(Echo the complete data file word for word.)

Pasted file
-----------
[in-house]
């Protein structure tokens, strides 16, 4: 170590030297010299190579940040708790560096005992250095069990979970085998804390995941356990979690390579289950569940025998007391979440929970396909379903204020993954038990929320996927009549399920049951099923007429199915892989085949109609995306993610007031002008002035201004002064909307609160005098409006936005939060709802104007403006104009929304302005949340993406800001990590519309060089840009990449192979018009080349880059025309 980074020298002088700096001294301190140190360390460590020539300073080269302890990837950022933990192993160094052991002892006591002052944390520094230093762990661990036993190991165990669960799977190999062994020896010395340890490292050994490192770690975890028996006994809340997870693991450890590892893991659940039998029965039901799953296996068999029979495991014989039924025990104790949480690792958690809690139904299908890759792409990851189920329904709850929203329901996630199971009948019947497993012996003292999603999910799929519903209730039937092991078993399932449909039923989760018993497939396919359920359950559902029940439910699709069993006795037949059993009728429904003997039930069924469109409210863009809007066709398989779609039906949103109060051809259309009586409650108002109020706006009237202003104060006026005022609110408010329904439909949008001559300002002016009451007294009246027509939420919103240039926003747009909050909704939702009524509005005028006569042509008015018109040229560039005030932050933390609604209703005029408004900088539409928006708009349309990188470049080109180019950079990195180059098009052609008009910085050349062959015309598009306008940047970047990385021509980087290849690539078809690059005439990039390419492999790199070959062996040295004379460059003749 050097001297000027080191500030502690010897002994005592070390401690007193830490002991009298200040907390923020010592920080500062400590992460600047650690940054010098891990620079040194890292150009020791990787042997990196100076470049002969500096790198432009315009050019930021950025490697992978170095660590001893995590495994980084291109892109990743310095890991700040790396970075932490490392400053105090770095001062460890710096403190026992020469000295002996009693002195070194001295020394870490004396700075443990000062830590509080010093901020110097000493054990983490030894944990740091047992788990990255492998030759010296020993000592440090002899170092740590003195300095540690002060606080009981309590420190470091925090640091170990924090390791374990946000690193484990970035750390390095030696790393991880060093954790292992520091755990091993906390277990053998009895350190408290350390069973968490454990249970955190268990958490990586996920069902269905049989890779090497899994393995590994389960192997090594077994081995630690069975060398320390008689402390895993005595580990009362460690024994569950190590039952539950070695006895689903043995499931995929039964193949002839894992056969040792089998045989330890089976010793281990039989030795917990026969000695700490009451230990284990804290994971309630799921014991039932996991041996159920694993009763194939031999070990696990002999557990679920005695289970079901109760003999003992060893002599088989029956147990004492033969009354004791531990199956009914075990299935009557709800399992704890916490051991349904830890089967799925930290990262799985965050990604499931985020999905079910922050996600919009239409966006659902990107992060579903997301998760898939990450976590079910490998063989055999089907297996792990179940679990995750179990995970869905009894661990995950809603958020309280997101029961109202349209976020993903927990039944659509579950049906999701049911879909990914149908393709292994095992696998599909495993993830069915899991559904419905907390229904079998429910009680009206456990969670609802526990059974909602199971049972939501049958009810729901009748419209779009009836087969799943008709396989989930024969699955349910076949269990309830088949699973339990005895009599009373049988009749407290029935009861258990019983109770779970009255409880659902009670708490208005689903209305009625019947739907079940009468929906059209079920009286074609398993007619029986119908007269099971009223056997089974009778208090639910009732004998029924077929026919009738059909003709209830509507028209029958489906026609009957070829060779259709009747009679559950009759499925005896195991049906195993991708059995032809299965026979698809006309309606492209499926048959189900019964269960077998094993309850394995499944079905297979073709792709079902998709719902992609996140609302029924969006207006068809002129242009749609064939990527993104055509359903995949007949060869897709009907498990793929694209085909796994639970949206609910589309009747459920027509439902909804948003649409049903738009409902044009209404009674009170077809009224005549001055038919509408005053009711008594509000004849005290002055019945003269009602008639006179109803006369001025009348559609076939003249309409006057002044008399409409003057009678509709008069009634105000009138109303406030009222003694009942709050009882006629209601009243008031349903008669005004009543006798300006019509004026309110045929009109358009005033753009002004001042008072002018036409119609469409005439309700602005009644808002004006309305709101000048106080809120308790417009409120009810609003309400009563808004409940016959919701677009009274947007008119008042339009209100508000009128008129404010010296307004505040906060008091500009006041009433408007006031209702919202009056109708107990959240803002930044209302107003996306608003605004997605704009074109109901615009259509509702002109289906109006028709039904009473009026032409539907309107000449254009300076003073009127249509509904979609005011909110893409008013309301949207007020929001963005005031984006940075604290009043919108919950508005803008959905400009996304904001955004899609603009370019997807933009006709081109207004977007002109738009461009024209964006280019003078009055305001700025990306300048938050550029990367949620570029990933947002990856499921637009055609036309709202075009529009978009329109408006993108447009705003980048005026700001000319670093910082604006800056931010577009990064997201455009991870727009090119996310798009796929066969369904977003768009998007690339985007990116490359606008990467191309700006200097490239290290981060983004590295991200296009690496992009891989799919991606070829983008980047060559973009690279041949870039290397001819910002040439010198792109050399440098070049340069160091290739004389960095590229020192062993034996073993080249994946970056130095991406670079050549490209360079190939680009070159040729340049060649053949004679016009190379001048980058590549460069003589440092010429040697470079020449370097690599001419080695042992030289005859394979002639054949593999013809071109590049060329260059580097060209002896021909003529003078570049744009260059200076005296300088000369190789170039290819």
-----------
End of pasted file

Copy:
[in-house]
């Protein structure tokens, strides 16, 4: 170590030297010299190579940040708790560096005992250095069990979970085998804390995941356990979690390579289950569940025998007391979440929970396909379903204020993954038990929320996927009549399920049951099923007429199915892989085949109609995306993610007031002008002035201004002064909307609160005098409006936005939060709802104007403006104009929304302005949340993406800001990590519309060089840009990449192979018009080349880059025309 980074020298002088700096001294301190140190360390460590020539300073080269302890990837950022933990192993160094052991002892006591002052944390520094230093762990661990036993190991165990669960799977190999062994020896010395340890490292050994490192770690975890028996006994809340997870693991450890590892893991659940039998029965039901799953296996068999029979495991014989039924025990104790949480690792958690809690139904299908890759792409990851189920329904709850929203329901996630199971009948019947497993012996003292999603999910799929519903209730039937092991078993399932449909039923989760018993497939396919359920359950559902029940439910699709069993006795037949059993009728429904003997039930069924469109409210863009809007066709398989779609039906949103109060051809259309009586409650108002109020706006009237202003104060006026005022609110408010329904439909949008001559300002002016009451007294009246027509939420919103240039926003747009909050909704939702009524509005005028006569042509008015018109040229560039005030932050933390609604209703005029408004900088539409928006708009349309990188470049080109180019950079990195180059098009052609008009910085050349062959015309598009306008940047970047990385021509980087290849690539078809690059005439990039390419492999790199070959062996040295004379460059003749 050097001297000027080191500030502690010897002994005592070390401690007193830490002991009298200040907390923020010592920080500062400590992460600047650690940054010098891990620079040194890292150009020791990787042997990196100076470049002969500096790198432009315009050019930021950025490697992978170095660590001893995590495994980084291109892109990743310095890991700040790396970075932490490392400053105090770095001062460890710096403190026992020469000295002996009693002195070194001295020394870490004396700075443990000062830590509080010093901020110097000493054990983490030894944990740091047992788990990255492998030759010296020993000592440090002899170092740590003195300095540690002060606080009981309590420190470091925090640091170990924090390791374990946000690193484990970035750390390095030696790393991880060093954790292992520091755990091993906390277990053998009895350190408290350390069973968490454990249970955190268990958490990586996920069902269905049989890779090497899994393995590994389960192997090594077994081995630690069975060398320390008689402390895993005595580990009362460690024994569950190590039952539950070695006895689903043995499931995929039964193949002839894992056969040792089998045989330890089976010793281990039989030795917990026969000695700490009451230990284990804290994971309630799921014991039932996991041996159920694993009763194939031999070990696990002999557990679920005695289970079901109760003999003992060893002599088989029956147990004492033969009354004791531990199956009914075990299935009557709800399992704890916490051991349904830890089967799925930290990262799985965050990604499931985020999905079910922050996600919009239409966006659902990107992060579903997301998760898939990450976590079910490998063989055999089907297996792990179940679990995750179990995970869905009894661990995950809603958020309280997101029961109202349209976020993903927990039944659509579950049906999701049911879909990914149908393709292994095992696998599909495993993830069915899991559904419905907390229904079998429910009680009206456990969670609802526990059974909602199971049972939501049958009810729901009748419209779009009836087969799943008709396989989930024969699955349910076949269990309830088949699973339990005895009599009373049988009749407290029935009861258990019983109770779970009255409880659902009670708490208005689903209305009625019947739907079940009468929906059209079920009286074609398993007619029986119908007269099971009223056997089974009778208090639910009732004998029924077929026919009738059909003709209830509507028209029958489906026609009957070829060779259709009747009679559950009759499925005896195991049906195993991708059995032809299965026979698809006309309606492209499926048959189900019964269960077998094993309850394995499944079905297979073709792709079902998709719902992609996140609302029924969006207006068809002129242009749609064939990527993104055509359903995949007949060869897709009907498990793929694209085909796994639970949206609910589309009747459920027509439902909804948003649409049903738009409902044009209404009674009170077809009224005549001055038919509408005053009711008594509000004849005290002055019945003269009602008639006179109803006369001025009348559609076939003249309409006057002044008399409409003057009678509709008069009634105000009138109303406030009222003694009942709050009882006629209601009243008031349903008669005004009543006798300006019509004026309110045929009109358009005033753009002004001042008072002018036409119609469409005439309700602005009644808002004006309305709101000048106080809120308790417009409120009810609003309400009563808004409940016959919701677009009274947007008119008042339009209100508000009128008129404010010296307004505040906060008091500009006041009433408007006031209702919202009056109708107990959240803002930044209302107003996306608003605004997605704009074109109901615009259509509702002109289906109006028709039904009473009026032409539907309107000449254009300076003073009127249509509904979609005011909110893409008013309301949207007020929001963005005031984006940075604290009043919108919950508005803008959905400009996304904001955004899609603009370019997807933009006709081109207004977007002109738009461009024209964006280019003078009055305001700025990306300048938050550029990367949620570029990933947002990856499921637009055609036309709202075009529009978009329109408006993108447009705003980048005026700001000319670093910082604006800056931010577009990064997201455009991870727009090119996310798009796929066969369904977003768009998007690339985007990116490359606008990467191309700006200097490239290290981060983004590295991200296009690496992009891989799919991606070829983008980047060559973009690279041949870039290397001819910002040439010198792109050399440098070049340069160091290739004389960095590229020192062993034996073993080249994946970056130095991406670079050549490209360079190939680009070159040729340049060649053949004679016009190379001048980058590549460069003589440092010429040697470079020449370097690599001419080695042992030289005859394979002639054949593999013809071109590049060329260059580097060209002896021909003529003078570049744009260059200076005296300088000369190789170039290819």